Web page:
Martín drummed his fingers on the gleaming wooden railing and stared at the Dutch ship. The vessel was upwind and too far away to smell the stench, but Martín could imagine it. The pitiful cries of the slaves were another matter. Those he could hear even from this distance. The dirty business of slaving was more lucrative than ever since the British and Americans had banned the importation of slaves in 1808. The American South paid well for smuggled slaves, as it could not function without their labor, a fact Martín knew all too well. He turned to his first mate. “How many crew, Beauville?” he asked in English, rather than his native French. He’d begun speaking English after the British granted him his letter of marque, the document that made his profitable life as a privateer possible. Beauville lowered his spyglass. “No more than forty, Captain, and most of those appear to be either drunk or incompetent.” Martín laughed at the man’s dry assessment and strode to where his second mate held the wheel. “Ready the men, Daniels, and then prepare to make the offer.” Although the Dutch ship had suffered some damage to its mast, it appeared to be a well-maintained ship and far cleaner than the usual run of slavers. Martín’s own ship, the Golden Scythe, had been a slave ship before he’d captured her, but she’d cleaned up nicely.
He regarded the immaculate deck with pride. With a crew of seventy men and fourteen cannon, the Scythe greatly outmatched the Dutch ship and was a force to be reckoned with. Still, it was never wise to be too cocky. If the Blue Bird carried to capacity—five hundred souls— the money involved was great. Things would become ugly if the ship’s captain was determined to fight for his cargo. Martín was confident he would triumph in such a struggle, but he knew it would not be without cost. A flurry of activity broke out as he watched the other ship; the crew was flapping about like a flock of frightened hens. A dozen men stood near the main mast and gestured wildly to one another—a few with machetes. Martín shook his head; something odd was going on. Daniels appeared beside him.
“Everything is prepared, Captain, and we await your command.” Martín turned to Jenkins, his man of all work, who held out two pistols for his inspection. He checked the guns carefully before inserting them into a holster that kept both guns resting on his right hip while his rapier lay on his left. The holster was of Martín’s design and allowed him to draw any of the three weapons quickly. He glanced into the large mirror Jenkins held up before him and flicked an imaginary piece of lint from his immaculate coat. He took his time and made a minute adjustment to his cravat, careful to keep his movements languid and his expression bored. His crew was watching, their battered faces amused, yet proud. Martín knew they drew strength from his reputation as a cold, hard killer who was more concerned with his cravat than his life. To be honest, Martín’s stomach churned just as much, if not more, than that of any other man on the ship. If anyone died today, he would be to blame.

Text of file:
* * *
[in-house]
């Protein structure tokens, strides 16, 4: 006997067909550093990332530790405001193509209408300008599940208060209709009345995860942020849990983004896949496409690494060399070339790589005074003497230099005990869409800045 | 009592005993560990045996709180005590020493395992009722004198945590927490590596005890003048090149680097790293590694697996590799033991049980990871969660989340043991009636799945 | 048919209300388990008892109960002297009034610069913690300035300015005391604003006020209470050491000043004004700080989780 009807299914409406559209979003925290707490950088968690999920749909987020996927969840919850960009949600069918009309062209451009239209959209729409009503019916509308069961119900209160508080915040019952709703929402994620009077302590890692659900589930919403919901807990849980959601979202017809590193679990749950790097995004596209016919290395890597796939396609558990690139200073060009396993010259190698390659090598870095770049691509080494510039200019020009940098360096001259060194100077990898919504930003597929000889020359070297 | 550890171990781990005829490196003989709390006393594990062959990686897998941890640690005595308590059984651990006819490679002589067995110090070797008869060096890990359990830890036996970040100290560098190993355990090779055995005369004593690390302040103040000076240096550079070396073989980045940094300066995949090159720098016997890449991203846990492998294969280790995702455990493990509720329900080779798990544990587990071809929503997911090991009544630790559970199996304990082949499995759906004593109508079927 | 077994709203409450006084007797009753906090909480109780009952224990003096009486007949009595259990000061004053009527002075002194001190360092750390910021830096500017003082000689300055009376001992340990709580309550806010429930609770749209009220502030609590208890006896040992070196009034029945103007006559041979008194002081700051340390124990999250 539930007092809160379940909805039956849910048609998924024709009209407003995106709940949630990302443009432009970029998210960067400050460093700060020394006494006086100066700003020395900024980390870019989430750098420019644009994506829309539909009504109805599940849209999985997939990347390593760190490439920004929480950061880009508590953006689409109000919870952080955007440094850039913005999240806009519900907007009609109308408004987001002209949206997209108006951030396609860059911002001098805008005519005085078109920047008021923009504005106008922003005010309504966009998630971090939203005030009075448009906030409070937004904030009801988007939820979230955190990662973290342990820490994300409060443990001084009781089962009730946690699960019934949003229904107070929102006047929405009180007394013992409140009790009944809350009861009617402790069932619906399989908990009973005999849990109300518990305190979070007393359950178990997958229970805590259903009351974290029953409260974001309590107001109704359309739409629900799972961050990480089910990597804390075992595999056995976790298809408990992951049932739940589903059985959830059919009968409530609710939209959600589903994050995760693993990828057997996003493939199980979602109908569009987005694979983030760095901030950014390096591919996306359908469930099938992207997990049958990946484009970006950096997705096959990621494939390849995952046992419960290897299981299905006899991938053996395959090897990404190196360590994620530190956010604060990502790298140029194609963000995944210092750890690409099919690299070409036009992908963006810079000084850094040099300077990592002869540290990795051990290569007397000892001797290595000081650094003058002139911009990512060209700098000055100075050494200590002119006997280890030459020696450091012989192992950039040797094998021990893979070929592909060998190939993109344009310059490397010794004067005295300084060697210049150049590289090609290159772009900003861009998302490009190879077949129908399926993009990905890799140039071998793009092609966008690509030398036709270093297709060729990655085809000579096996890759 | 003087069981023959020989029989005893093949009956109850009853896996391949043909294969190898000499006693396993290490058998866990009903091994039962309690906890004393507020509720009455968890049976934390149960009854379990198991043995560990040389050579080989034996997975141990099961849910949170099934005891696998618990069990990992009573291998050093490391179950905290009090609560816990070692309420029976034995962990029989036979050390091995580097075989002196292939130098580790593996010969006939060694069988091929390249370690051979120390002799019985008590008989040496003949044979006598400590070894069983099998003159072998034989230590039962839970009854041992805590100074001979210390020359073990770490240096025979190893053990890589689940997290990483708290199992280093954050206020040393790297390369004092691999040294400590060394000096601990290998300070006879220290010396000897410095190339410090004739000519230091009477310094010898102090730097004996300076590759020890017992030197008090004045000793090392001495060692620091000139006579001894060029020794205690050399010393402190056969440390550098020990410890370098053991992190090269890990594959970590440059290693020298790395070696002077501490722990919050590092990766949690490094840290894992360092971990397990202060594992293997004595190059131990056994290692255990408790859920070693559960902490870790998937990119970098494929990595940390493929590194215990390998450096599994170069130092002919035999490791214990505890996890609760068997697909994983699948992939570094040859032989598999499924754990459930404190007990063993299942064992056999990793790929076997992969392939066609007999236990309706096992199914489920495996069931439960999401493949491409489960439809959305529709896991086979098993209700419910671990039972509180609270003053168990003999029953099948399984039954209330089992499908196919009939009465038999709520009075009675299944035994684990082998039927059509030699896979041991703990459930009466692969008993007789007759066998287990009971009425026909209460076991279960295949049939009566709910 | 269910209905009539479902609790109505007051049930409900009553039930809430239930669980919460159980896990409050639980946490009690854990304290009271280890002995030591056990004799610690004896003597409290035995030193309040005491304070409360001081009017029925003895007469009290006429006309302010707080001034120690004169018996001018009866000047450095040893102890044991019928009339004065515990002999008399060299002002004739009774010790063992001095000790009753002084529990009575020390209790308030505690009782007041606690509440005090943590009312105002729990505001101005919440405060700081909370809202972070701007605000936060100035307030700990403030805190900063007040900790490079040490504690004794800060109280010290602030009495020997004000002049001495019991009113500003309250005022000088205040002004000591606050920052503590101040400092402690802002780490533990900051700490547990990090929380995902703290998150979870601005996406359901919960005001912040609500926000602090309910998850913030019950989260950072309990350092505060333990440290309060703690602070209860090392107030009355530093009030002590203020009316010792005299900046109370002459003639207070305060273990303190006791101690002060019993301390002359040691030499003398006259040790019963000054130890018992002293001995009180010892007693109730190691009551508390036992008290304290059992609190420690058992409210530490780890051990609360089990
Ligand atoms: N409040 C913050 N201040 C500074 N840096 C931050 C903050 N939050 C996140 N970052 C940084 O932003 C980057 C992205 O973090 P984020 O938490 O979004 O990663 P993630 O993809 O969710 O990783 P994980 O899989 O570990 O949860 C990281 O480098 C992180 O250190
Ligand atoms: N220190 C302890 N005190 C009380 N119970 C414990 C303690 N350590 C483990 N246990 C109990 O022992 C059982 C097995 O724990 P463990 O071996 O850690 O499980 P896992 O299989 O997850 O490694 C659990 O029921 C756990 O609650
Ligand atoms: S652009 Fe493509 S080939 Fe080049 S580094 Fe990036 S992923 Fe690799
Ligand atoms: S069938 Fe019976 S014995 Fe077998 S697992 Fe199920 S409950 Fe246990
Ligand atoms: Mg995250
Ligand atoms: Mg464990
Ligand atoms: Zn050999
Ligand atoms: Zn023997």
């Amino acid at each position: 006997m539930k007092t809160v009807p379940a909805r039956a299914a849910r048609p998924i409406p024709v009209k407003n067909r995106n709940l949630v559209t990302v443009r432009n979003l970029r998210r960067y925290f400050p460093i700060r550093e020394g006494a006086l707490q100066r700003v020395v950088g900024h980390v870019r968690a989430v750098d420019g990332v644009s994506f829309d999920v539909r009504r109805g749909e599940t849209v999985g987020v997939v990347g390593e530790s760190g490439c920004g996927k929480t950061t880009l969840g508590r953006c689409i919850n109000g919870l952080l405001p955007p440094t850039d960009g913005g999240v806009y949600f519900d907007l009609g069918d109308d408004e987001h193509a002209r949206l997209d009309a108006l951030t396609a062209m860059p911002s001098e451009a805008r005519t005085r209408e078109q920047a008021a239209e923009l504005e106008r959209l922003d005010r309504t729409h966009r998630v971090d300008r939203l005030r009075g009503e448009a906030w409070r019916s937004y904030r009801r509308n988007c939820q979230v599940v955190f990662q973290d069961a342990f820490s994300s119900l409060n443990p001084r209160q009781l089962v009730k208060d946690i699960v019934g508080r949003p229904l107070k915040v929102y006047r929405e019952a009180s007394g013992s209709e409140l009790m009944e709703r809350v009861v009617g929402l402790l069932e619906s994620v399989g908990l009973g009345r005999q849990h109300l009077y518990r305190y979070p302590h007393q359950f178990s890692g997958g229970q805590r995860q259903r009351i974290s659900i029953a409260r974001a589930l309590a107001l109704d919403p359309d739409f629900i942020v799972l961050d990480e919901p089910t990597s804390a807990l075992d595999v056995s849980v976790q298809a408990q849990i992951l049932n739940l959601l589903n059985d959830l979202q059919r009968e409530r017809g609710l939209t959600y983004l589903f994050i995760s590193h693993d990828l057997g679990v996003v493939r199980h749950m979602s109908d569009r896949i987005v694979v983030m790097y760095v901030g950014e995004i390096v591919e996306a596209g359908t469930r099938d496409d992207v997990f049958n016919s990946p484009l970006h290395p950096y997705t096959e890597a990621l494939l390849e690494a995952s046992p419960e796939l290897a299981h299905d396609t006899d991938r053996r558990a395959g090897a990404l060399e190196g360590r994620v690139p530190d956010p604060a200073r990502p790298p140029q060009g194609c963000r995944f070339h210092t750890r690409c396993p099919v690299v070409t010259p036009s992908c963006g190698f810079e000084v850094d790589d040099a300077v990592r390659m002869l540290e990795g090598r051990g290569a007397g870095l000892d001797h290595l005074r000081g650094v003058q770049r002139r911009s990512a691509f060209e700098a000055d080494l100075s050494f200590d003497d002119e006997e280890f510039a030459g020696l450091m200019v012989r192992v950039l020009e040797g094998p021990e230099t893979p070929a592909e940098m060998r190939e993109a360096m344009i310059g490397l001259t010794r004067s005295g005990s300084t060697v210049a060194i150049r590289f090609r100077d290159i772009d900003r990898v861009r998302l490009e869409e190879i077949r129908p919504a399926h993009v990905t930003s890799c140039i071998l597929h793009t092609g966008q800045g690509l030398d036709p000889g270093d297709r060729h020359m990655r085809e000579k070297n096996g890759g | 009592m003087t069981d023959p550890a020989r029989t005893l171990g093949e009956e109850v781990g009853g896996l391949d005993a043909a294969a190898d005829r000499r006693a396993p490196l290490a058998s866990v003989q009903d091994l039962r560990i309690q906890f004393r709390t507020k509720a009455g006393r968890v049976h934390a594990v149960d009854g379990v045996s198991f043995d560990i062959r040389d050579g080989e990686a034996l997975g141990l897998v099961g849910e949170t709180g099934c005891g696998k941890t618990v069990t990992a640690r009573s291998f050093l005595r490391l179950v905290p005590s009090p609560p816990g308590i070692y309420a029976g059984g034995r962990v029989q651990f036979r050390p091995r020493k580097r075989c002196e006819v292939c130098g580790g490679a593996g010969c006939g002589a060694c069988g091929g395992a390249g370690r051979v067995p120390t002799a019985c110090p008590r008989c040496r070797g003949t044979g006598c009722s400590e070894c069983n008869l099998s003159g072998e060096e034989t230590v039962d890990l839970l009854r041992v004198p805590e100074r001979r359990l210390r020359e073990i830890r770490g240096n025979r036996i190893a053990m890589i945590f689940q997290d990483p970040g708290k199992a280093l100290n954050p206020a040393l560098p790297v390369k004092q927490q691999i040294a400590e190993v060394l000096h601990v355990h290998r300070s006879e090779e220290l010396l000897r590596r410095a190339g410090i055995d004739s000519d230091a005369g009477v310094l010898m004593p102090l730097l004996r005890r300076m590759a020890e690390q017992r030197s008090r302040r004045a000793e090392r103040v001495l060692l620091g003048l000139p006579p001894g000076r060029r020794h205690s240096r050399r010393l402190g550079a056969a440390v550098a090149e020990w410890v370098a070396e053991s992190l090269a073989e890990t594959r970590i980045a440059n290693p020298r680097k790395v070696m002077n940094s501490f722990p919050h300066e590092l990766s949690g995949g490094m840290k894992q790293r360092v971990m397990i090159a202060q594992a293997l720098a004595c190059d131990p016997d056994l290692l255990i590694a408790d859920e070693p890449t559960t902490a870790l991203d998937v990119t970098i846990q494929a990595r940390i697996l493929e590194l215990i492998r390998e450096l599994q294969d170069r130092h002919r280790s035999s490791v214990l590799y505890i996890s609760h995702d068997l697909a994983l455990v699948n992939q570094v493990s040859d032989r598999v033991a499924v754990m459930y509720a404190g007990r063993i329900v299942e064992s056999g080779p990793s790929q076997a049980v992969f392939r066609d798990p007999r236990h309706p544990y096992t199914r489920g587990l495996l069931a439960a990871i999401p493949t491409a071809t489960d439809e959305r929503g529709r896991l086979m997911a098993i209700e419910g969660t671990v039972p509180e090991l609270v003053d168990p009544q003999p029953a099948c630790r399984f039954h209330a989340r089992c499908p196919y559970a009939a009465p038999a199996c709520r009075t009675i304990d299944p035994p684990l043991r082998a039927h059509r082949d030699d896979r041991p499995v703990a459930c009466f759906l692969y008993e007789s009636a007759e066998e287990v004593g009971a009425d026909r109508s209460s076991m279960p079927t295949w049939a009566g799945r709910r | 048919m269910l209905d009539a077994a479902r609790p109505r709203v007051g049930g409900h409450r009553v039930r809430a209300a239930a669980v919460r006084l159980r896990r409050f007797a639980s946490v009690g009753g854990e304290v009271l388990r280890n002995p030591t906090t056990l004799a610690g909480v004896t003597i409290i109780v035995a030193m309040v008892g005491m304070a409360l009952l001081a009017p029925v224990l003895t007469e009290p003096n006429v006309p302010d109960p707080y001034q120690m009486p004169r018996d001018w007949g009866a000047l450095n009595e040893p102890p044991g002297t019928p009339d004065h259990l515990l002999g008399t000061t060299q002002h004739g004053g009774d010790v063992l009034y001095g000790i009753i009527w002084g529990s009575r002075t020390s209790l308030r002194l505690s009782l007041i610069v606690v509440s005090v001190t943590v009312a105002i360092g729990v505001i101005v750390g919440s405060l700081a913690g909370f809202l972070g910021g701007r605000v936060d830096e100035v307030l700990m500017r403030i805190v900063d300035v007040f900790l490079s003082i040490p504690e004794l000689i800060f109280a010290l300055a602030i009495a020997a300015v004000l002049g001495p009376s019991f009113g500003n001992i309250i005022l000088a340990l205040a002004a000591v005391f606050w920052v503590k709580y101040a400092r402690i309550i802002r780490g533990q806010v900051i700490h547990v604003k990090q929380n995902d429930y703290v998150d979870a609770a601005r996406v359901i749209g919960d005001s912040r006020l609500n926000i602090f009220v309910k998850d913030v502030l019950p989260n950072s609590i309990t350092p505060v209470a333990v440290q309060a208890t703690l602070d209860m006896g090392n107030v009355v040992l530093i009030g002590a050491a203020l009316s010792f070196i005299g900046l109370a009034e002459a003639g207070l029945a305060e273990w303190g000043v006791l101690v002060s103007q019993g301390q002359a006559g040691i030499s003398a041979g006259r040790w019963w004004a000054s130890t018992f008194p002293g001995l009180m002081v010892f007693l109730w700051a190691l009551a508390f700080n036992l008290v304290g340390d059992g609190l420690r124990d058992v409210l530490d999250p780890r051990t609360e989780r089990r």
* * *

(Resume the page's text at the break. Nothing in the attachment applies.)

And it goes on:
While that might not bother his conscience—a hardened, shriveled thing—his pride was fat and healthy, and he could not bear to have poor decisions attributed to him. Martín flicked his hand, and Jenkins took away the mirror. Daniels’s mouth was pursed with disapproval. He knew the younger man still found his behavior shocking, even though he’d been Martín’s second for over a year. Martín found his irritation amusing. “Make the offer, Mr. Daniels.” “Aye, Captain!” Daniels turned and gave the midshipman a hand signal. A second later a loud crack issued from one of the Scythe’s cannons. The smoke had barely cleared before a black flag crept up the Dutch ship’s pole.
Martín exhaled; they would parley. “Excellent shot, gentlemen, and very persuasive. Beauville, please escort their captain to the wardroom when he arrives.” Martín unfastened his weapon belt and handed it to Jenkins. “Don’t unload these just yet,” he advised before going below deck. Once inside his cabin, he cast his hat onto the desk and collapsed in a high-backed chair, careful not to crush the tails of his coat. His excessive concern for his appearance was only partly feigned. He loved fine clothing. As a young slave in New Orleans he’d envied the wealthy, well-dressed men who’d frequented Madam Sonia’s establishment, vowing he would dress even better one day. Now he was rich enough to dress however he pleased, and what pleased him was the best.